Back and forth, from one side to the other. It seems as though the church is a giant pendulum, swinging back and forth between opposing extremes. During the first half of the 20th century there was a focus on knowing about God—sermons were educational, hymns reiterated the same theology, Bible studies brought the lesson home yet again.
Then the pendulum swung the other way. We discovered that head knowledge alone didn’t satisfy. Books were written, sermons preached, ministries created—all with the goal of helping us foster an intimate relationship with God. No complaint here; we need both: to know about God and know God.
Similarly, we’ve moved from legalism and a focus on rules to permissiveness and grace, from shunning the sinner to accepting unbiblical cultural norms.
For a while, it seemed that we forgot we’re all fallen, desperately in need of a savior. There was a hypocritical sense of self-righteousness, and those outside the church noticed. Survey after survey revealed that a majority of the general public describes Christianity as judgmental, hypocritical, old-fashioned, and too involved in politics.
Now, in an effort to undo all the bad publicity, more and more churches are leaning too far in the other direction. Respected leaders are teaching that God is too nice to send anyone to hell, and everyone will be saved. Sermons remind us that we have no business judging anyone else’s lifestyle or beliefs, and we should practice acceptance. Various groups are even editing the Bible, removing or reinterpreting verses they disagree with.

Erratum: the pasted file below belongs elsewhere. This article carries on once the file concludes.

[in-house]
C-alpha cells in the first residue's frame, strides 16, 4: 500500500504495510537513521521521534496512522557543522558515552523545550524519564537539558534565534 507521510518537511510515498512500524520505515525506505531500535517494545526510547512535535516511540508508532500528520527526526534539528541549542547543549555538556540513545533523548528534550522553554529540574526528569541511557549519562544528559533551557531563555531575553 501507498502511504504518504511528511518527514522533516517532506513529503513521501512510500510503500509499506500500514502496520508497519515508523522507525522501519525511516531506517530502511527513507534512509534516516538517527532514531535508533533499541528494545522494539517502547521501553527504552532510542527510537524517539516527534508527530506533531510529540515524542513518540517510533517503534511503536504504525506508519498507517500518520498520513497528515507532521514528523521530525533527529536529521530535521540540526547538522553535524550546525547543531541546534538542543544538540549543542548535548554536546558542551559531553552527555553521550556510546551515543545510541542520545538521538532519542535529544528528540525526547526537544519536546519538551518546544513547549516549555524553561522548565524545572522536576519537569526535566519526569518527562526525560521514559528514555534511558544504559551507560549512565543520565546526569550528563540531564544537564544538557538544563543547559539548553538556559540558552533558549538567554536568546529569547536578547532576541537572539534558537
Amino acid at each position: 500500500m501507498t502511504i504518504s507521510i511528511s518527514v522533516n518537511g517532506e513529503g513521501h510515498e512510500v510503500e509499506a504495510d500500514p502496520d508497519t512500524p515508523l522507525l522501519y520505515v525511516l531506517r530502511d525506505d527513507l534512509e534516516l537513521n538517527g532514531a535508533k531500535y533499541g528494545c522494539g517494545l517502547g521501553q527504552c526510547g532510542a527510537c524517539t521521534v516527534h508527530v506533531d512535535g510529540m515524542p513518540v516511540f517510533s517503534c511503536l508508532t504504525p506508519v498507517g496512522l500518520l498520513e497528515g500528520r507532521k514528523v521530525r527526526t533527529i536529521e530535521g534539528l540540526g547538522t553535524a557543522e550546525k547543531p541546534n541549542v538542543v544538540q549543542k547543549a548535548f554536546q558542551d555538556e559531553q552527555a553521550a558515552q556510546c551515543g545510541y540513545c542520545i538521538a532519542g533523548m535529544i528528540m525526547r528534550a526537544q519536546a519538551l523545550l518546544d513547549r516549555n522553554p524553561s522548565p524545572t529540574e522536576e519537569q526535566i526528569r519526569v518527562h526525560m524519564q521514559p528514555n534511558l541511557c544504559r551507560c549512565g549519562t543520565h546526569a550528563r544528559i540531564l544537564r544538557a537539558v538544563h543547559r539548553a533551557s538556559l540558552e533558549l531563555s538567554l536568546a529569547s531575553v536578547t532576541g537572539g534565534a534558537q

Nowhere is this more obvious than in the realm of sexuality.
I was researching some statistics on Christians living together before marriage and stumbled across OpposingViews.com. They had responded to a letter from a self-identified Christian man who wanted to live with his girlfriend (who he intended to marry someday). His parents were strongly opposed on Biblical grounds. Here’s the gist of their reply:
So let’s not get in a conversation about whether the Bible does or doesn’t proscribe … premarital sex. Like so many things that apparently God wanted Christians to bitch at each other about forever, a decent case can be made either way with quotes yanked out of context from the Bible and wielded like weapons in some epic battle in World War Stupid.
Really? The Bible doesn’t teach against premarital sex? We have to quote passages out of context?
The writer goes on to add,
If I were you, I would insist that my belief in and understanding of Jesus, God, and the Bible does not tell me that it’s a sin to live with the woman whom I fully intend to marry. … You’re reading the Bible differently than they are.
I thought this was a relatively rare perspective until I look around a bit more. Apparently I missed an article in the October 2011 issue of Relevant entitled, “Almost Everyone’s Doing It.” They discussed a survey that reported 80% of Christian singles have had premarital sex. That’s almost the same as the non-Christian statistic of 88%.
Even if the numbers are slightly inaccurate, it’s clear that plenty of (self-identified) Christian singles have decided they aren’t waiting for marriage to indulge. How do they reconcile this with Scripture?
(to be continued next week…)
The Gospel Coalition just happened to post a pertinent article today: http://thegospelcoalition.org/blogs/tgc/2013/03/12/f-l-e-e-a-strategy-for-pursuing-sexual-purity/